More than 2,000 eat turkey at Elk's Lodge

Oak Harbor resident Robert Gomez and his 2-year-old daughter Christina sit down to dine on all the goodies offered at the Elks Lodge. - Jim Woolbright
Oak Harbor resident Robert Gomez and his 2-year-old daughter Christina sit down to dine on all the goodies offered at the Elks Lodge.
— image credit: Jim Woolbright

More than 2,000 diners attended the Community Harvest Dinner at the Oak Harbor Elks Lodge, which in its second year is turning into an annual Thanksgiving holiday event.

“It’s awesome for the community to have come together like this, and anywhere else it wouldn’t have gone over as well,” said event co-chair Keith Bartlett.

Whether people stopped by the lodge, took orders to go, or had food delivered, volunteers were on their toes all day to help dish out the 1,200 pounds of turkey, 300 pounds of ham, and endless edible odds and ends that made the day special. Diners could even indulge by nibbling on some of the 10 pounds of smoked salmon that was donated.

“We were able to go out and buy all the little stuff that makes it like going to Grandma’s house for Thanksgiving,” Bartlett said. “The tables were never empty, and I was running to the store all day for all sorts of things like individual milks.”

The dinner was offered to anyone in the community free of charge, however, any donations made will benefit the scholarship fund the Elks hand out to area high school seniors each year. Bartlett said those who were donating were “doing so generously,” and $1,800 was collected for the fund.

This year’s attendance was four times that of last year but over 100 volunteers helped make it happen Thanksgiving Day, according to Bartlett.

“It went beautiful, and smoothly. The volunteers really enjoyed themselves and the time went fast. It was well received by both the volunteers and participants,” said co-chair Jack Stiltz.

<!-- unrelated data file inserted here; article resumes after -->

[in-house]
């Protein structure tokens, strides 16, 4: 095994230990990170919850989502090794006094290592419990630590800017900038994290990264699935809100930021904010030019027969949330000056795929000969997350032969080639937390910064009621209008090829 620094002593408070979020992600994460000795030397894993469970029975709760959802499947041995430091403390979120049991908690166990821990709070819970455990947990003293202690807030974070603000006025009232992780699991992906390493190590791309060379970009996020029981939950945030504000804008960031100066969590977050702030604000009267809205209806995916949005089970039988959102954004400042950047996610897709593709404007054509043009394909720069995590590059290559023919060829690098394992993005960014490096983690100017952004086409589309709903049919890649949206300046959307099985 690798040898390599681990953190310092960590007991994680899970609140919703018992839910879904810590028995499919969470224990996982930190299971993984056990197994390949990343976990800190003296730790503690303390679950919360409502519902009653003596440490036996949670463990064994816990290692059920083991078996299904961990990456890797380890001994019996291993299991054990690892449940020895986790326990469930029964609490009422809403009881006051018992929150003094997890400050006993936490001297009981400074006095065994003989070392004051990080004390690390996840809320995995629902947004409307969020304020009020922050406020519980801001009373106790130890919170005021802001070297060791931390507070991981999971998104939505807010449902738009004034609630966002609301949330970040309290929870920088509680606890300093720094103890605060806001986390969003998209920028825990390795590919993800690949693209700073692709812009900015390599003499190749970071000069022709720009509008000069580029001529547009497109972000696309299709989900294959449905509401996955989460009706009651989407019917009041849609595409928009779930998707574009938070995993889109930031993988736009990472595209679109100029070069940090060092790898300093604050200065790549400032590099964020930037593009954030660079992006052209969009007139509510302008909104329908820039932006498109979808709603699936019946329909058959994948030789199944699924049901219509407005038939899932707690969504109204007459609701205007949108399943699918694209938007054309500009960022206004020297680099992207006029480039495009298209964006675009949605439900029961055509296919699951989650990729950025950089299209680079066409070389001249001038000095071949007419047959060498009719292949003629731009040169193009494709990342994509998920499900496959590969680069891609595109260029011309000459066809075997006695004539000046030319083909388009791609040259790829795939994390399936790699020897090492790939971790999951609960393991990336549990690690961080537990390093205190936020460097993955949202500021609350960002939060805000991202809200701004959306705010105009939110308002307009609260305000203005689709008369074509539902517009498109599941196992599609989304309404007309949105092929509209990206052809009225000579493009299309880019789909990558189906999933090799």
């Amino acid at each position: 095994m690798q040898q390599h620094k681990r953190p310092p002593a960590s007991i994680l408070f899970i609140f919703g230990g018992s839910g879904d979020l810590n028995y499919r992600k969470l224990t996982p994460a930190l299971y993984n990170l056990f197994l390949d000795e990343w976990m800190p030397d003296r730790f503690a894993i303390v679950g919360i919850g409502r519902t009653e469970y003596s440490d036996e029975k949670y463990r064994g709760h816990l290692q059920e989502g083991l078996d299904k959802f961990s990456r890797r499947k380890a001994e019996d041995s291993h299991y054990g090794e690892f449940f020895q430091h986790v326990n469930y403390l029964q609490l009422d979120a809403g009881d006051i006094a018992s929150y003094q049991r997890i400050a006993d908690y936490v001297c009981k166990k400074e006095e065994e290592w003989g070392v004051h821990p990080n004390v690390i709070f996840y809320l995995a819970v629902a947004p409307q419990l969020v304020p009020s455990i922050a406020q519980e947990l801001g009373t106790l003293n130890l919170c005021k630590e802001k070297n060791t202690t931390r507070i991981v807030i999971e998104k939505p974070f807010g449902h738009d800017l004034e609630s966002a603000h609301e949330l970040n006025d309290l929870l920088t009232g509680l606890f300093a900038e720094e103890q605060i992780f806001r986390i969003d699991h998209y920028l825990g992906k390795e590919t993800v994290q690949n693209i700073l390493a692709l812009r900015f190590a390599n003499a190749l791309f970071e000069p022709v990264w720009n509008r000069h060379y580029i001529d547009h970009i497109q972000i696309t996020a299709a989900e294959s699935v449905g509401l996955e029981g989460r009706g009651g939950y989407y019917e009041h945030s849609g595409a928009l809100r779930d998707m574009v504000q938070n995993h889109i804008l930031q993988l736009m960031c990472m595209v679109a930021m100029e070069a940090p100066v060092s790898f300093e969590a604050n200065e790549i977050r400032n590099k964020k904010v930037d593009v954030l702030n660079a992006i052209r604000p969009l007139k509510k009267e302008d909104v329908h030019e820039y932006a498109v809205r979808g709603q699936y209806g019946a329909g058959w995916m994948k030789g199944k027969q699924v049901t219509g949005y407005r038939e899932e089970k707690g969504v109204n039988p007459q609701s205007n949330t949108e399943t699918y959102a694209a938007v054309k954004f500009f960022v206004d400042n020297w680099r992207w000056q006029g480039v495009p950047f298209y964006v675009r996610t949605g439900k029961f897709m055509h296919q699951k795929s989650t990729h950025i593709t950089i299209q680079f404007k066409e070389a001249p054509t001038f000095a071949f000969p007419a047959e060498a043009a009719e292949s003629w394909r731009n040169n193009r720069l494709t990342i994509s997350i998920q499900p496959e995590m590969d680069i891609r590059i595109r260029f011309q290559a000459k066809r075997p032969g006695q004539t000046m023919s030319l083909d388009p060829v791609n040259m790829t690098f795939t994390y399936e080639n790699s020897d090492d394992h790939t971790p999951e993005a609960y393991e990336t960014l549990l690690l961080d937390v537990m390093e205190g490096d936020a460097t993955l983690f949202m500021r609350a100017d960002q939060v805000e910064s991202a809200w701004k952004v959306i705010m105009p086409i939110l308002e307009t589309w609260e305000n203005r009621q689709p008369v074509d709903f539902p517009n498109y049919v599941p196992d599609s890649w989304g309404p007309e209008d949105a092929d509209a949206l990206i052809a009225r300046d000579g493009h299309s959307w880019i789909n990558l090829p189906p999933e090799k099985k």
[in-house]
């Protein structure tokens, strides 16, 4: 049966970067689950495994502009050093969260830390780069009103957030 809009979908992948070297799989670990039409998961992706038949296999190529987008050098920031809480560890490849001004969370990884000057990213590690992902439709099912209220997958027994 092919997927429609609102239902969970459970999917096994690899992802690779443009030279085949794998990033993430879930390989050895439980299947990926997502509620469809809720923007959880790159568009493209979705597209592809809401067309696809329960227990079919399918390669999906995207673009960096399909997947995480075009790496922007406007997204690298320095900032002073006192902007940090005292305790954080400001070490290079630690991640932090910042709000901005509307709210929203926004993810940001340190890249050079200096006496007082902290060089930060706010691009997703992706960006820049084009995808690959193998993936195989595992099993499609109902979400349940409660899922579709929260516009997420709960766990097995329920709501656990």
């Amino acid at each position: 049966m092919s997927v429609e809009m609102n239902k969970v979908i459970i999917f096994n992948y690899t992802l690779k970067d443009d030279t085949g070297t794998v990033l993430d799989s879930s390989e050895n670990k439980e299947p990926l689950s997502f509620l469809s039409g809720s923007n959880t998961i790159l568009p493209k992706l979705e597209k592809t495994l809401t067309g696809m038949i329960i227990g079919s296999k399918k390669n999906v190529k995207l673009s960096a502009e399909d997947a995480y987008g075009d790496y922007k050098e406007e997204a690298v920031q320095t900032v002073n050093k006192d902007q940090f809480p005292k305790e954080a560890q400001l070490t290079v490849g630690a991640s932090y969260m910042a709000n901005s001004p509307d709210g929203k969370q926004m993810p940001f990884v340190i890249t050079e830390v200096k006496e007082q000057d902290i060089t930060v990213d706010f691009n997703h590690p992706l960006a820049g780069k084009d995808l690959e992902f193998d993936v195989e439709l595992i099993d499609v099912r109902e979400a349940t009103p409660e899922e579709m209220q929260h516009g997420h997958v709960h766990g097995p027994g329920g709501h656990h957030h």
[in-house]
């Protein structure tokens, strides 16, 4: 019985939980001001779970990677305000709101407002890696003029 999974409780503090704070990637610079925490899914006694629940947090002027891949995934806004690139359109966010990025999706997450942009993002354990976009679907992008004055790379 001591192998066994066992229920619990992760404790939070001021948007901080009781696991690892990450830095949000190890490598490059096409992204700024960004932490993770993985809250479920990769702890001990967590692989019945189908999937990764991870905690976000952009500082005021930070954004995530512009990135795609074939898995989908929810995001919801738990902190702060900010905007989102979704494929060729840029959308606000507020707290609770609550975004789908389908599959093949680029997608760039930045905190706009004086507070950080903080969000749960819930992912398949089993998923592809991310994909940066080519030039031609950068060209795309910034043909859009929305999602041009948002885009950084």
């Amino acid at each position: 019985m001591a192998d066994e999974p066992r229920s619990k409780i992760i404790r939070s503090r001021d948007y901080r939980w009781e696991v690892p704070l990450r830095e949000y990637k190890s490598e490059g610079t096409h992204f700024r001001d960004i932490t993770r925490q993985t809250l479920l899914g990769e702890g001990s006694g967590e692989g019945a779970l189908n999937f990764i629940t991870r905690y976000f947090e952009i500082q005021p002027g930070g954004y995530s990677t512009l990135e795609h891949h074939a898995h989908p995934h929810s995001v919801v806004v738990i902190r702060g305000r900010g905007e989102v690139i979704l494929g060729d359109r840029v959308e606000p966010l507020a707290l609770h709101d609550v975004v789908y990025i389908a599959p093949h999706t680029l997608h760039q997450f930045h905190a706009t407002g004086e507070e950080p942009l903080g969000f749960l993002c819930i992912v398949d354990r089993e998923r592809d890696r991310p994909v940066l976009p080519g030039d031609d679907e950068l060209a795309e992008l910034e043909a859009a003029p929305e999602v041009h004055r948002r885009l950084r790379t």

The bounty on the tables never thinned, even though the food continued to be dished through out the day.

“People really gave from the heart for this. The community really came together and became a part of the event,” Bartlett said. “This is what happens when we come together on Whidbey and everyone should pat themselves on the back.”

Young, old and in between were seen at the dinner. From local Whidbey historian Dorothy Neil, 93, to the newest of newborns, the demographics were widespread.

“This wasn’t just a dinner for the homeless, this had nothing to do with that. This was for the community, and there were so many different groups there who represented that idea -- whole families were walking in,” said Bartlett.

Organizers like Bartlett hope the dinner at the Elks continues to be a Whidbey Island Thanksgiving tradition, and preparations for next year are already on their minds.

“We want to get the word out earlier, because there’s a lot of people out there who can use this,” Bartlett said as he asked, “Why sit alone on Thanksgiving?”

You can reach Whidbey News-Times staff intern Cynthia Woolbright at cwoolbright@whidbey or call 675-6611.

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